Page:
Third Wave of Jewish Immigrants
The final wave of Jewish immigrants, scared by the anti-Semitism of the Nazis, came to China in terror. The Chinese take great pride in this part of history, because during this period Shanghai alone took in more refugees – 23,000 Ashkenazi Jews – than Canada, India, South Africa, New Zealand, and Australia combined.
After Hitler became Chancellor of Germany in January 1933, Jews, previously employed as civil servants and academics, quickly found themselves without a job, whilst Jews running businesses faced nationwide boycotts. Many Jews began to consider leaving Deutschland; indeed, by November of 1933, 26 Jewish families had arrived in Shanghai and had integrated smoothly into their new city.
The Nuremberg Laws of 1935 stripped the Jews of their Reich citizenship. Jews were forbidden from marrying Germans and were not allowed to employ German females under the age of 45. Subsequent laws followed which prohibited Jews from attending public schools, going to theatres, and even from being seen in certain districts. Jewish businesses had it worse; troubles which were once boycotts turned into looting by anti-Semitic Germans.
In March 1938, Germany annexed Austria. Four months later, the United States initiated the Evian Conference, encouraging all 32 invited nations to take in more Jewish refugees; but apart from the Dominican Republic, no country changed its existing stance. This was Nazi gold. Indeed, Hitler and Reich Minister of Propaganda, Joseph Goebbels, seized this as a chance to affirm their verdict that Jews were the scum of the earth that no one wanted in their country.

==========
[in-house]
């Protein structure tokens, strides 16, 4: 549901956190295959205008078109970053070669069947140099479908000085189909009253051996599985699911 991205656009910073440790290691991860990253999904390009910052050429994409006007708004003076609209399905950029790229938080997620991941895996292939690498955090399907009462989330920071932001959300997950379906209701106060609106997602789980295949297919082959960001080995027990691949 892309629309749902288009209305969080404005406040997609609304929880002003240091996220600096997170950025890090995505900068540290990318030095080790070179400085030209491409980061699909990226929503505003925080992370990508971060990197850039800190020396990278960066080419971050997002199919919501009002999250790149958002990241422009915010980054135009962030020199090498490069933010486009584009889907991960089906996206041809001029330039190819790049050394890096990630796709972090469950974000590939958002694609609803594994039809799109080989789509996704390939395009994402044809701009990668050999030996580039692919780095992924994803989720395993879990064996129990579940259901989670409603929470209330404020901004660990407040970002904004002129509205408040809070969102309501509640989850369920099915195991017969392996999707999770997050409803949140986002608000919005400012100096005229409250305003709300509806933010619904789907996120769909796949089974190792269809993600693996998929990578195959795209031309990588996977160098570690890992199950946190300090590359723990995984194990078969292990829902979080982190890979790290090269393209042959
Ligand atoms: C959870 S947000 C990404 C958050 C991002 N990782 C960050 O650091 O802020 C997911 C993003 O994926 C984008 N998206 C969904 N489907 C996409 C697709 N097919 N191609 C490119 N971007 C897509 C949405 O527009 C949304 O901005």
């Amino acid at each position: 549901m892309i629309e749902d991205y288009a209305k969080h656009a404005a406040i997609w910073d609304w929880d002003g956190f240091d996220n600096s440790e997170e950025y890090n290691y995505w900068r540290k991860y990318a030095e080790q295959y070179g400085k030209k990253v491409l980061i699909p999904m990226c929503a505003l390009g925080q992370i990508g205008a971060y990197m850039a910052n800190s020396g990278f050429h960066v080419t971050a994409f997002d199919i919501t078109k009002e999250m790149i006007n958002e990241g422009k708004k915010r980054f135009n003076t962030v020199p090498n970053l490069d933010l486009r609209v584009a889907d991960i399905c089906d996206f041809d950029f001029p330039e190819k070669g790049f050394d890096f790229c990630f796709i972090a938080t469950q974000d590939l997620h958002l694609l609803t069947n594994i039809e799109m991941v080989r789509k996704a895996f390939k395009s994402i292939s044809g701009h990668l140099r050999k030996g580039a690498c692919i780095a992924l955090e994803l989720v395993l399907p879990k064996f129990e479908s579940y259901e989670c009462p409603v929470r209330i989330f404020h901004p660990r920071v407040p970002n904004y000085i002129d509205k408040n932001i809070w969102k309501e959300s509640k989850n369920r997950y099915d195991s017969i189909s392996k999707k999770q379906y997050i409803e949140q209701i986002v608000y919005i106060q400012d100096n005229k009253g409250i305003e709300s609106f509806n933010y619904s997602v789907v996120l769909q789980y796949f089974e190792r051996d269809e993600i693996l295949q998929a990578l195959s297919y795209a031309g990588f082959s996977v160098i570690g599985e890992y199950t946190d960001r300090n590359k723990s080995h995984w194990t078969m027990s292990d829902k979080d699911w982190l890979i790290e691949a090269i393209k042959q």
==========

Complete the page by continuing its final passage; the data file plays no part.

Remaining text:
In November 1938, a Polish Jewish teenager, Herschel Grynszpan, killed a German diplomat, Ernst vom Rath, in Paris. This was used by the Nazis as pretext to initiate Kristallnacht, or the Night of Broken Glass, which saw German paramilitary troops destroy Jewish homes, businesses, and synagogues; in addition to 91 killed in this pogrom, 30,000 Jews were arrested and deported to concentration camps.
This was the existential turning point for the Jews – staying put was no longer an option. Unfortunately, by this time, the United States and many other countries had already closed their doors and denied visas to Jewish refugees.
In 1937, the Battle of Shanghai ended with Japanese victory. Whilst the Japanese took over the Chinese regions of Shanghai, the foreign regions remained under the jurisdiction of Europeans. Shanghai’s was divided and left in a mess; no one was in charge, and border control had completely broken down.
As such, although the Jews knew little about Shanghai, other than it was a city far away from home, the option of immigrating to Shanghai to them came as a delight.
Although one did not need a visa to enter Shanghai, it was a prerequisite to leaving Austria. From 1938 to early 1940, Ho Feng-Shan (何凤山), the Chinese Consul-General in Vienna, issued over 3,000 Chinese visas to Austrian Jews. Indeed, this was done against the will of his superior, the Chinese ambassador to Berlin, who warned him not to do anything that would anger the Nazis.
Between 1938-1939, about 23,000 Jews arrived in Shanghai, in complete destitute.
Although there is no official count of Jews who were saved by Ho Feng Shan, it is recorded that he issued his 200th visa in June 1938, and his 1906th by 27th October. Ho Feng Shan was honoured for his services for humanity and, in 2000, recognised by Yad Vashem officially, as he was given the title ‘Righteous Among the Nations (חֲסִידֵי אֻמּוֹת הָעוֹלָם)’.